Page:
Return to Never Land (2002)


Rated: G
Length:  72 min.
Age: 4 and up.                        commonsense media sez: 5+

Scary Factor: opening scenes of WWII blitz in London may be alarming; as in the first film, pirate shenanigans are more slapsticky than scary

Also: separation from father, Captain Hook smokes

Interests: magic, fairies, pirates

Next: MOVIES: Peter Pan (1953) of course, The Sword in the Stone (1963), The Little Mermaid (1989); BOOKS: Peter Pan, Peter Pan in Kensington Gardens


In the midst of the blitz in London during WWII, Wendy’s daughter Jane is an ultra-serious little girl, with no time for her little brother’s make-believe. When Captain Hook returns to London and kidnaps her, thinking she is Wendy, she finds herself in Never Land with no way to get home. Joining forces with Peter, she becomes the very first Lost Girl, along the way re-learning how to be silly and have fun. One thing eludes her, however – even with pixie dust she can’t seem to trust in it enough to fly. Unfortunately, however, she accidentally betrays Peter to Captain Hook and must go to his rescue, finally finding it within herself to be able to fly. She returns home just as her father appears at the front door for a joyful reunion.

A full-fledged sequel to the 1953 Disney film, with the same overall look but a slightly darker and heavier tone. Before Jane is whisked off to Neverland we see London in the grip of the blitz. This general situation – the noise of bombs, the sight of burning buildings – may cause younger viewers alarm, though no actual explosion or injury is actually seen. Jane dashes about in the dark alone and is nearly hit by a truck, while her little brother Danny is genuinely scared in their air raid shelter. There is also separation in the family: Jane’s father leaves to fight, and it is decided that the two children will be sent to the country for safety. For once real life is scarier and more deadly than Never Land.

Strenuous attempts have been made to make Jane a strong female character, no doubt a reaction to the original, passive Wendy. Jane is an adventurous ‘do-er’, and actually becomes the first ever Lost Girl, rather than being a mother to them all like her mother was. It’s refreshing to see her squabble with Peter, rather than admiring him unreservedly. Jane is a well-rounded character, with both virtues and flaws. She is tempted by Hook with a ride home, if she just reveals to him the location of the treasure Peter has taken from the pirates. After becoming an official Lost Girl she realizes her folly, but the damage is done and she has to make things right again. Jane is quite a good female role model, conscientious and responsible, if a little humourless at the start.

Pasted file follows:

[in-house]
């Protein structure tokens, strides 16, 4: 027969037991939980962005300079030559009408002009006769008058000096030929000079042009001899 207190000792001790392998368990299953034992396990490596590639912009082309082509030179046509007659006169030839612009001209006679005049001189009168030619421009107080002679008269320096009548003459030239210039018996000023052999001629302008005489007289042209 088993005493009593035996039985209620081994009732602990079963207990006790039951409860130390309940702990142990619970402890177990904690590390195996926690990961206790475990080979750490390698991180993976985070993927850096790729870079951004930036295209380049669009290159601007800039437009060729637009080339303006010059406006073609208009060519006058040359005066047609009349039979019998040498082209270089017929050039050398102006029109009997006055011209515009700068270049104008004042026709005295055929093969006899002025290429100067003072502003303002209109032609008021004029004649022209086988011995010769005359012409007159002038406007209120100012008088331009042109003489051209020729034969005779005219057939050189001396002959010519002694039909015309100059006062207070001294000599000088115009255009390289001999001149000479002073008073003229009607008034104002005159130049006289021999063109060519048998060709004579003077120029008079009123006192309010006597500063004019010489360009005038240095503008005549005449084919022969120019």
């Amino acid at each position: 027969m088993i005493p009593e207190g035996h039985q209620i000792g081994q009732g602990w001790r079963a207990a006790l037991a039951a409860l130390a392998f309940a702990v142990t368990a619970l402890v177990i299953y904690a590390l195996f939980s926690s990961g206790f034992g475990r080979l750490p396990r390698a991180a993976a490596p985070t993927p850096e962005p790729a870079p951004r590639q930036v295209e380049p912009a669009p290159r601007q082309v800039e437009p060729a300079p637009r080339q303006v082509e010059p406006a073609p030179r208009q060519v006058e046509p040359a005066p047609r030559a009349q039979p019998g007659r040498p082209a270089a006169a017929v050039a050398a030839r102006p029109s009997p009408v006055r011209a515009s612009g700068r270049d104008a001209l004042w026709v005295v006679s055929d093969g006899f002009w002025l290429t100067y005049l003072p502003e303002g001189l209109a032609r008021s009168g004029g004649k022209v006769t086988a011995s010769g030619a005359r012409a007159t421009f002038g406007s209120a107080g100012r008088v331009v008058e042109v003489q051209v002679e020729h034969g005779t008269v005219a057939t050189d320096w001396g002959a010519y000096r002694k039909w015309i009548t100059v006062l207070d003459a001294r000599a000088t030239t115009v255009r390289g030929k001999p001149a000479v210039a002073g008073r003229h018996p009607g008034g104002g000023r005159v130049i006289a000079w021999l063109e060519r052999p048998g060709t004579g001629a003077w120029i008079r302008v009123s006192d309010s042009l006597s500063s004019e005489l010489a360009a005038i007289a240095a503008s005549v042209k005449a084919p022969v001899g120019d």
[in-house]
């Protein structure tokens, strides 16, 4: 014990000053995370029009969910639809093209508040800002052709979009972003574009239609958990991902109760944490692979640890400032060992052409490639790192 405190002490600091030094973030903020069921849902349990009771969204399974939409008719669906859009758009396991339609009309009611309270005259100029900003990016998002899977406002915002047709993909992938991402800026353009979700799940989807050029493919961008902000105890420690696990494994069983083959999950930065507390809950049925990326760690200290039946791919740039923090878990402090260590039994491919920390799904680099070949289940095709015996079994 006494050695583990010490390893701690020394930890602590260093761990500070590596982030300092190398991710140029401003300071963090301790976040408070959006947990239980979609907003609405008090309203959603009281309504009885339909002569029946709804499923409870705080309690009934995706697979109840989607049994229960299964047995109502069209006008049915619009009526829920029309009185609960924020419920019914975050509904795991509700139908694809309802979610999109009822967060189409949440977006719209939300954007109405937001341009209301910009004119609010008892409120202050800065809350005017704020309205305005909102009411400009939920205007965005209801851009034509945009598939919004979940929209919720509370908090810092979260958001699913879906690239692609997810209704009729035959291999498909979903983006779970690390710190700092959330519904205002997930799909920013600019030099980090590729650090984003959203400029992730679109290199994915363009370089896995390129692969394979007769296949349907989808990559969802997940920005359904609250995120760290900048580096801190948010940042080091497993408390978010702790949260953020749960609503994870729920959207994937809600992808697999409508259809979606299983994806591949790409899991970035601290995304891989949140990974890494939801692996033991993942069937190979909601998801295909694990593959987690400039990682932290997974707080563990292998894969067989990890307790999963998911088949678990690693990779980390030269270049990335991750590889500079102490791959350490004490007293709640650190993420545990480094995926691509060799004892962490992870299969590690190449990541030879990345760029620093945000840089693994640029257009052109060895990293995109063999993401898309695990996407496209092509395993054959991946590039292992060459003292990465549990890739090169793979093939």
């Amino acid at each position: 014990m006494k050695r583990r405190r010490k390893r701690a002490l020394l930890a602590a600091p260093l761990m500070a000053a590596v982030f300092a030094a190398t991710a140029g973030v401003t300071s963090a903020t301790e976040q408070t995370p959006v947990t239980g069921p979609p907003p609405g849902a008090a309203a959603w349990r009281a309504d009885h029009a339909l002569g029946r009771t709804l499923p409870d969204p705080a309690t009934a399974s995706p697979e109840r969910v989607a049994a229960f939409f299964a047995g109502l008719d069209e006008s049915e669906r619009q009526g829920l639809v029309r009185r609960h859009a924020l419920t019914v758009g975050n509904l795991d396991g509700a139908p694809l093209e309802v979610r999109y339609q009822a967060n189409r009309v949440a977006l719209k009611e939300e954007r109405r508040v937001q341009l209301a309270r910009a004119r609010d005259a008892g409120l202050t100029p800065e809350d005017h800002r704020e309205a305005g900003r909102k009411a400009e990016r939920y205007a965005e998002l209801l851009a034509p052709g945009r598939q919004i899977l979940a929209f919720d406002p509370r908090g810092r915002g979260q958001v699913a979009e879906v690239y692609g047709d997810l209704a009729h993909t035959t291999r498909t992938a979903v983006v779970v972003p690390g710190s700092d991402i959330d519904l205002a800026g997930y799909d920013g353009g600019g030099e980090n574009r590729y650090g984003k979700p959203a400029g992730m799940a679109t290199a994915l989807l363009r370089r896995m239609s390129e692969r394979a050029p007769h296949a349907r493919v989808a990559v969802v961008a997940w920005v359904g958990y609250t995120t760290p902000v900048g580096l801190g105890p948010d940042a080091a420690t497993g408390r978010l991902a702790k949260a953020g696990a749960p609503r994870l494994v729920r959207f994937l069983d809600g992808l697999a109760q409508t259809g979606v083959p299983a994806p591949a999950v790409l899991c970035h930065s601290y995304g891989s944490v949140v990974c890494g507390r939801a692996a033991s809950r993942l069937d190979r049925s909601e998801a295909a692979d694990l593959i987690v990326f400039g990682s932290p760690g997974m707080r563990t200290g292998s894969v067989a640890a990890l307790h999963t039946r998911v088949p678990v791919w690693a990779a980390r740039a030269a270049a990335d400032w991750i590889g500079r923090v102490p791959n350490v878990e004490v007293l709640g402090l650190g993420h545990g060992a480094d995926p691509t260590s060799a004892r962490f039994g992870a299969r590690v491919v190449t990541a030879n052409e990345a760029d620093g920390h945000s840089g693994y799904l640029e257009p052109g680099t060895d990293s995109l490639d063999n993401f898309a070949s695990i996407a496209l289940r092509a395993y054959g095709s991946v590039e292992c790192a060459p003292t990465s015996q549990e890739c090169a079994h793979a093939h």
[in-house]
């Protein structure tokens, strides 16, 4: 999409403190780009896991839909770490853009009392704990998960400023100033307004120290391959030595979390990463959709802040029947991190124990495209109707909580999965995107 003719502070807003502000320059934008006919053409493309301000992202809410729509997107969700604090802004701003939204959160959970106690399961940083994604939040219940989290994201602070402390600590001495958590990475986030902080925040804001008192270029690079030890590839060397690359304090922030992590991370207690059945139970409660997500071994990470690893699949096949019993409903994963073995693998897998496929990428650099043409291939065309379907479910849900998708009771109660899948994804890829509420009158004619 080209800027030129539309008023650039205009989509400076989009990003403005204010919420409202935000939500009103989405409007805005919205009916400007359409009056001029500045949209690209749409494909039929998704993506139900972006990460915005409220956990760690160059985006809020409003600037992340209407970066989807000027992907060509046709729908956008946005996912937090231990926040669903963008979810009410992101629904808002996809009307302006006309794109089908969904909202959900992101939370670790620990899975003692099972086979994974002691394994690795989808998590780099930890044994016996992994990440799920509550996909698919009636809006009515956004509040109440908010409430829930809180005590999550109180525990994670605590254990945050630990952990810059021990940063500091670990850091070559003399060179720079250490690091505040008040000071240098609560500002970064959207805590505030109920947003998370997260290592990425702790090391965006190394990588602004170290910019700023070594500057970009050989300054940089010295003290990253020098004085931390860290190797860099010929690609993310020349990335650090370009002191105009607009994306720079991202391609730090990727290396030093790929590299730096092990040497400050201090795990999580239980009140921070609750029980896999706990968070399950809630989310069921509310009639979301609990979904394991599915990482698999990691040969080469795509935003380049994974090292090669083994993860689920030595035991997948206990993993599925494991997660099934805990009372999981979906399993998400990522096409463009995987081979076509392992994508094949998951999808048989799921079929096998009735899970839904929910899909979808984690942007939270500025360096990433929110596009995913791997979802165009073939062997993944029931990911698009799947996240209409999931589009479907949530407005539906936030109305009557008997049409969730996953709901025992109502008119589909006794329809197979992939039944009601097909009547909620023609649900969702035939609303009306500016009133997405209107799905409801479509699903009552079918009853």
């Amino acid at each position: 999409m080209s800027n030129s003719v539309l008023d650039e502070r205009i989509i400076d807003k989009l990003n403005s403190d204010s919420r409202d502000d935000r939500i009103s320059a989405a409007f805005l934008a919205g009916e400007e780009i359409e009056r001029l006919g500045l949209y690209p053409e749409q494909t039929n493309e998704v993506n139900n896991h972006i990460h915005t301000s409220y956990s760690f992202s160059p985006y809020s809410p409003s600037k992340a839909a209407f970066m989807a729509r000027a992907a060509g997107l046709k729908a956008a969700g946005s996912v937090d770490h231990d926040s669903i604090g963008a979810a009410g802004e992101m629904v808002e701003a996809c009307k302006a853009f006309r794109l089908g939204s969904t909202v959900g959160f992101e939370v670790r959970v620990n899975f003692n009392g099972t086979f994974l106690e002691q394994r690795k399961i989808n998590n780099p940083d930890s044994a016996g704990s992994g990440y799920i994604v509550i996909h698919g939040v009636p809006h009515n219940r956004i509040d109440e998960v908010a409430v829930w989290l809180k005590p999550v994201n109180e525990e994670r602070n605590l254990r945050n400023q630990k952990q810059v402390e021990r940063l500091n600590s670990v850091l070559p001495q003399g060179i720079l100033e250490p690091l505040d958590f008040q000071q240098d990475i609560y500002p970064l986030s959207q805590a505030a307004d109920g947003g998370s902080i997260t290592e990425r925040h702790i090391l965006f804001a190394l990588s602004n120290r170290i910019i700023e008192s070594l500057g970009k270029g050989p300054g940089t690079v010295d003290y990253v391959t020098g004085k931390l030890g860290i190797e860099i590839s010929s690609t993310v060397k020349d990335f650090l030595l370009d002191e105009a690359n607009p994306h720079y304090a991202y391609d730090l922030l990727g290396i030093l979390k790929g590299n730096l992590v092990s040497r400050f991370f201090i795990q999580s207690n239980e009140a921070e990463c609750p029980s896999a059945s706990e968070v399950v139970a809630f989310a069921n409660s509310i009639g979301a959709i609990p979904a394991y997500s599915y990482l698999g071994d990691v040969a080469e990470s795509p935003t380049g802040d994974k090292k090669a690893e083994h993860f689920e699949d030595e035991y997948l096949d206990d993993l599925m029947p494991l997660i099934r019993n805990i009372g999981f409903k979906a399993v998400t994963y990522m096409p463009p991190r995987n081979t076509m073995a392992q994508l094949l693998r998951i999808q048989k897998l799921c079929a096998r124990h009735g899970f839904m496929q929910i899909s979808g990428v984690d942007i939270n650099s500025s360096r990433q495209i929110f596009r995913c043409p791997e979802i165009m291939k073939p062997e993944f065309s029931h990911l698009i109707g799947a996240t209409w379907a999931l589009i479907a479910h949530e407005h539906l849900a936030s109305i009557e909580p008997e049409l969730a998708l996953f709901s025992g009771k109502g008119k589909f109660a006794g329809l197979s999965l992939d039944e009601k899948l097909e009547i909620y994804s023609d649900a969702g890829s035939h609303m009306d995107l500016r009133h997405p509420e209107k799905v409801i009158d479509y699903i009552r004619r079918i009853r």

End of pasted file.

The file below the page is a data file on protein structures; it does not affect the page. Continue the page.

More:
Though this is a direct-to-DVD movie, the animation is great, especially some fantastic scenes of Hook’s pirate ship flying through London at the beginning, encountering WWII fighter planes over the Thames. Sadly the crocodile is gone (no reason given), but his place has been taken by a genuinely funny octopus who also terrorizes Hook in some very funny sequences.

A good sequel for kids who are fans of the 1953 Disney film and want more. The tone may be a little darker due to the WWII setting at the beginning and Jane’s general state of anxiety. You may have to provide some explanation and background regarding the Blitz.

To read about the original literary classic Peter Pan, see the shortform Overview.

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All writings posted here are © Kim Thompson, unless otherwise indicated. For all artwork on this site, copyright is retained by the artist.
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